The authors declare that they have no competing interests.
MO: study design, data collection, data interpretation and writing the manuscript; AS: study design, data collection, data interpretation; SO: statistical analysis, data interpretation, writing the manuscript; MS: statistical analysis, data interpretation, writing the manuscript; UK: data collection, data analysis, data interpretation; MA: study design, data interpretation, and revising the manuscript; SC: study design, data interpretation, and revising the manuscript; AE: study design, revising the manuscript, supervision of the research group. All authors read and approved the final manuscript.
The aim of this study was to investigate the influence of body mass index (BMI) on the in vitro fertilization (IVF) treatment outcomes in a cohort of women undergoing their first IVF, using an intracytoplasmic sperm injection (ICSI).
This retrospective cohort study included 298 cycles from women younger than 38 years old undergoing IVF-ICSI at a university infertility clinic. The treatment cycles were divided into three groups according to the BMI of the women involved: normal weight (18.5 ≤ BMI < 25 kg/m2, 164 cycles), overweight (25 ≤ BMI < 30 kg/m2, 70 cycles), and obese (BMI ≥ 30 kg/m2, 64 cycles). The underweight women (BMI < 18.5 kg/m2) were not included in the analysis due to small sample size (n = 22). The patient characteristics and IVF-ICSI treatment outcomes were compared between the BMI groups.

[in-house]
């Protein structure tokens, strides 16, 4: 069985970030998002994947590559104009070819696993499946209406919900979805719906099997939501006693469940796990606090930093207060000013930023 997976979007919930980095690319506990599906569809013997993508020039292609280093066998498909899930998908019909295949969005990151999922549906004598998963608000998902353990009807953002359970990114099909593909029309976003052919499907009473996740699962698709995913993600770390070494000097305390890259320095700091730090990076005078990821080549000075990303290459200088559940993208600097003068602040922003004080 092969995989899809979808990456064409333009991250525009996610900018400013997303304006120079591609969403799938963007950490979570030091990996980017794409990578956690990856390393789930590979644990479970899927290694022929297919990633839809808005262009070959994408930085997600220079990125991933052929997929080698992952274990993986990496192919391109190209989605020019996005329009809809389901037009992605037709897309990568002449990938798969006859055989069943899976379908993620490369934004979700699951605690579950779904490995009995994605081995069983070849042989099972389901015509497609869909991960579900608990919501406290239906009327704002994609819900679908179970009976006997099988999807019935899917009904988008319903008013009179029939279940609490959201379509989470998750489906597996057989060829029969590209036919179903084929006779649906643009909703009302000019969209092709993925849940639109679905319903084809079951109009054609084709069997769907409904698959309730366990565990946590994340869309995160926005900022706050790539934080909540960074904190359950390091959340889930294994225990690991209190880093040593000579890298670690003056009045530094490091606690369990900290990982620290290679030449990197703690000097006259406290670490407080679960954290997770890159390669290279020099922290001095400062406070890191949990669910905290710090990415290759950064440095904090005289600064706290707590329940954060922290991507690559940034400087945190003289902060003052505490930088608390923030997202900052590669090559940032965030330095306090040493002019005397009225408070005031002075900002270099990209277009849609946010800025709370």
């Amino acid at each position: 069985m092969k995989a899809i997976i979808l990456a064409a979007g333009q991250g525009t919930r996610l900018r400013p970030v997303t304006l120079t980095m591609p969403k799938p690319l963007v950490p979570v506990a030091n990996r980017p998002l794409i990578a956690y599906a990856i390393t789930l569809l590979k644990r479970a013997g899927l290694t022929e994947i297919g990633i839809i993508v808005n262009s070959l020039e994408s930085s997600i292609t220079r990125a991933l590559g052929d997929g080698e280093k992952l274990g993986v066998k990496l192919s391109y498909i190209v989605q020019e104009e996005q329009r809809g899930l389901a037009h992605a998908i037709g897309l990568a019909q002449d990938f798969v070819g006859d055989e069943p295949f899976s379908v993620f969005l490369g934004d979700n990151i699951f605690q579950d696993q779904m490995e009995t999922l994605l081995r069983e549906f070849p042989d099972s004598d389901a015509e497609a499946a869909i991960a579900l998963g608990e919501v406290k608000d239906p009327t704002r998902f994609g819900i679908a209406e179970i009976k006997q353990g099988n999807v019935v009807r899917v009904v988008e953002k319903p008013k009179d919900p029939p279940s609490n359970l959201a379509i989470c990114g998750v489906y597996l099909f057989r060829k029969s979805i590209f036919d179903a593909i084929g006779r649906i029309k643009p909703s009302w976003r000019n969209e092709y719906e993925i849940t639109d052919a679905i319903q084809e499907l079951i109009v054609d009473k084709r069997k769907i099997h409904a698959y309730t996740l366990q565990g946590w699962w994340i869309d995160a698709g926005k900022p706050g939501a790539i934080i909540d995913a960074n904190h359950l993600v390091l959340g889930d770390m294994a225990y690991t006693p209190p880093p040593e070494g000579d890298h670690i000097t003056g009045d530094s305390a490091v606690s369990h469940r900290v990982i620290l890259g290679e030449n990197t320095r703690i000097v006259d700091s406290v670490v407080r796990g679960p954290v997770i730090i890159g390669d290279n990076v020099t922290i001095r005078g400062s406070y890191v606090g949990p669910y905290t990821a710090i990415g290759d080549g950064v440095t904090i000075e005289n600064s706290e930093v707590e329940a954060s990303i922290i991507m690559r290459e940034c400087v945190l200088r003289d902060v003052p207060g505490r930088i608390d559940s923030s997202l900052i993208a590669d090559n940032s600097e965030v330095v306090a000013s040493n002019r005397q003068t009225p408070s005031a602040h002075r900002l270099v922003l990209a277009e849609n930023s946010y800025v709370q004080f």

The total gonadotropin dose (p <0.001) and duration of stimulation (p = 0.008) were significantly higher in the obese group when compared to the normal BMI group. There were no significant differences across the BMI categories for the other IVF-ICSI cycle outcomes measured, including the number of retrieved oocytes, mature oocytes, embryos suitable for transfer, proportion of oocytes fertilized, and cycle cancellation rates (p >0.05 for each). Additionally, clinical pregnancy, spontaneous abortion, and the ongoing pregnancy rates per transfer were found to be comparable between the normal weight, overweight, and obese women (p >0.05 for each).
Obese women might require a significantly higher dose of gonadotropins and longer stimulation durations, without greatly affecting the pregnancy outcomes.
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- Does obesity have detrimental effects on IVF treatment outcomes?
Munire Erman Akar
Seyit Temel Ceyhan
- BioMed Central
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